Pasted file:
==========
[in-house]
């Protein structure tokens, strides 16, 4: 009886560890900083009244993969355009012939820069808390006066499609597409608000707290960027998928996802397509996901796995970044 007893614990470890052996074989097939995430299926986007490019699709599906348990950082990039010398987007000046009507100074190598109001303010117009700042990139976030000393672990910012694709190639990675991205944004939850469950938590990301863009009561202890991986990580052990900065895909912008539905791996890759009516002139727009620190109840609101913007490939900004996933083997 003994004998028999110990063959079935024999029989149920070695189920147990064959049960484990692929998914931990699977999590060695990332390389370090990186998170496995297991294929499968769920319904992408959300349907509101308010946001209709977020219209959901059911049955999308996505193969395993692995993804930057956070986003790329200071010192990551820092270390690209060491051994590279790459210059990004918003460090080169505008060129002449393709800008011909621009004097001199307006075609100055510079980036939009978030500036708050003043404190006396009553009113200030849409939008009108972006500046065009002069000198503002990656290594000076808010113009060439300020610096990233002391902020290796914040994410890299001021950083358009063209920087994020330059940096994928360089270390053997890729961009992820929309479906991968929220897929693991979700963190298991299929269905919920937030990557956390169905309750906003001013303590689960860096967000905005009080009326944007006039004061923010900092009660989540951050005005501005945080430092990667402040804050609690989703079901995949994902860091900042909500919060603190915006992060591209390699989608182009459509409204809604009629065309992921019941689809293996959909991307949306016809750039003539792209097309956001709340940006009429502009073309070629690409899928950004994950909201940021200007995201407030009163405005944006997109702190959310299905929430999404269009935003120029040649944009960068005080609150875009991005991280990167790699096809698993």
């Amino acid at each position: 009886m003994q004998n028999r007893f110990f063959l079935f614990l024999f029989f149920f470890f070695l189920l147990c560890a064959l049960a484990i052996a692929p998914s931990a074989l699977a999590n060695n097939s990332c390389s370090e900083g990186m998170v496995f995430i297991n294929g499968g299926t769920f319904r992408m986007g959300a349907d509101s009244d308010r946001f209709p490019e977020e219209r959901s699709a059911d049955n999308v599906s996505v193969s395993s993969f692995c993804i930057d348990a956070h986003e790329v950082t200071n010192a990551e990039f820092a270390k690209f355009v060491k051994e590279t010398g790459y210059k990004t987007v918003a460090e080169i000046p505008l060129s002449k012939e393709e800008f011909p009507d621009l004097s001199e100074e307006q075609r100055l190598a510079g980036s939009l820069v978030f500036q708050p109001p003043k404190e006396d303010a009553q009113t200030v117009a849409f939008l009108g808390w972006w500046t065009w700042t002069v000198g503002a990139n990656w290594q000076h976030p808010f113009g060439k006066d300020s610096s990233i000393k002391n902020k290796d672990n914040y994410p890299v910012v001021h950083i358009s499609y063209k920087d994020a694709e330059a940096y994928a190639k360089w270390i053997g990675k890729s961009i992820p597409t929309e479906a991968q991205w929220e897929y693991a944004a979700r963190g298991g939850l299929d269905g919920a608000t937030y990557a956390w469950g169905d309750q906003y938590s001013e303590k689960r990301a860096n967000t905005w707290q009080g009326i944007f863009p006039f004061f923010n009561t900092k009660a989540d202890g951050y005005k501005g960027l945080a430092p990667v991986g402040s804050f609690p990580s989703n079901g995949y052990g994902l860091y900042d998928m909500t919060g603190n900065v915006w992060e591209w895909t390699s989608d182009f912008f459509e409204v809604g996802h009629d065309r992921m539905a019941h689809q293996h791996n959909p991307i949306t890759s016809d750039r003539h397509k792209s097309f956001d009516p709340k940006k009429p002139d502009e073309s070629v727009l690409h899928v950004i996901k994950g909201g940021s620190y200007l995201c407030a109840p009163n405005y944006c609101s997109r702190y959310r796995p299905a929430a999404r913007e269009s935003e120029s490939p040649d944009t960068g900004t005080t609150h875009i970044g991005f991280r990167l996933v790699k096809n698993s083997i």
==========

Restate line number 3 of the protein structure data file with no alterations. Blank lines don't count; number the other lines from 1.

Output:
């Amino acid at each position: 009886m003994q004998n028999r007893f110990f063959l079935f614990l024999f029989f149920f470890f070695l189920l147990c560890a064959l049960a484990i052996a692929p998914s931990a074989l699977a999590n060695n097939s990332c390389s370090e900083g990186m998170v496995f995430i297991n294929g499968g299926t769920f319904r992408m986007g959300a349907d509101s009244d308010r946001f209709p490019e977020e219209r959901s699709a059911d049955n999308v599906s996505v193969s395993s993969f692995c993804i930057d348990a956070h986003e790329v950082t200071n010192a990551e990039f820092a270390k690209f355009v060491k051994e590279t010398g790459y210059k990004t987007v918003a460090e080169i000046p505008l060129s002449k012939e393709e800008f011909p009507d621009l004097s001199e100074e307006q075609r100055l190598a510079g980036s939009l820069v978030f500036q708050p109001p003043k404190e006396d303010a009553q009113t200030v117009a849409f939008l009108g808390w972006w500046t065009w700042t002069v000198g503002a990139n990656w290594q000076h976030p808010f113009g060439k006066d300020s610096s990233i000393k002391n902020k290796d672990n914040y994410p890299v910012v001021h950083i358009s499609y063209k920087d994020a694709e330059a940096y994928a190639k360089w270390i053997g990675k890729s961009i992820p597409t929309e479906a991968q991205w929220e897929y693991a944004a979700r963190g298991g939850l299929d269905g919920a608000t937030y990557a956390w469950g169905d309750q906003y938590s001013e303590k689960r990301a860096n967000t905005w707290q009080g009326i944007f863009p006039f004061f923010n009561t900092k009660a989540d202890g951050y005005k501005g960027l945080a430092p990667v991986g402040s804050f609690p990580s989703n079901g995949y052990g994902l860091y900042d998928m909500t919060g603190n900065v915006w992060e591209w895909t390699s989608d182009f912008f459509e409204v809604g996802h009629d065309r992921m539905a019941h689809q293996h791996n959909p991307i949306t890759s016809d750039r003539h397509k792209s097309f956001d009516p709340k940006k009429p002139d502009e073309s070629v727009l690409h899928v950004i996901k994950g909201g940021s620190y200007l995201c407030a109840p009163n405005y944006c609101s997109r702190y959310r796995p299905a929430a999404r913007e269009s935003e120029s490939p040649d944009t960068g900004t005080t609150h875009i970044g991005f991280r990167l996933v790699k096809n698993s083997i």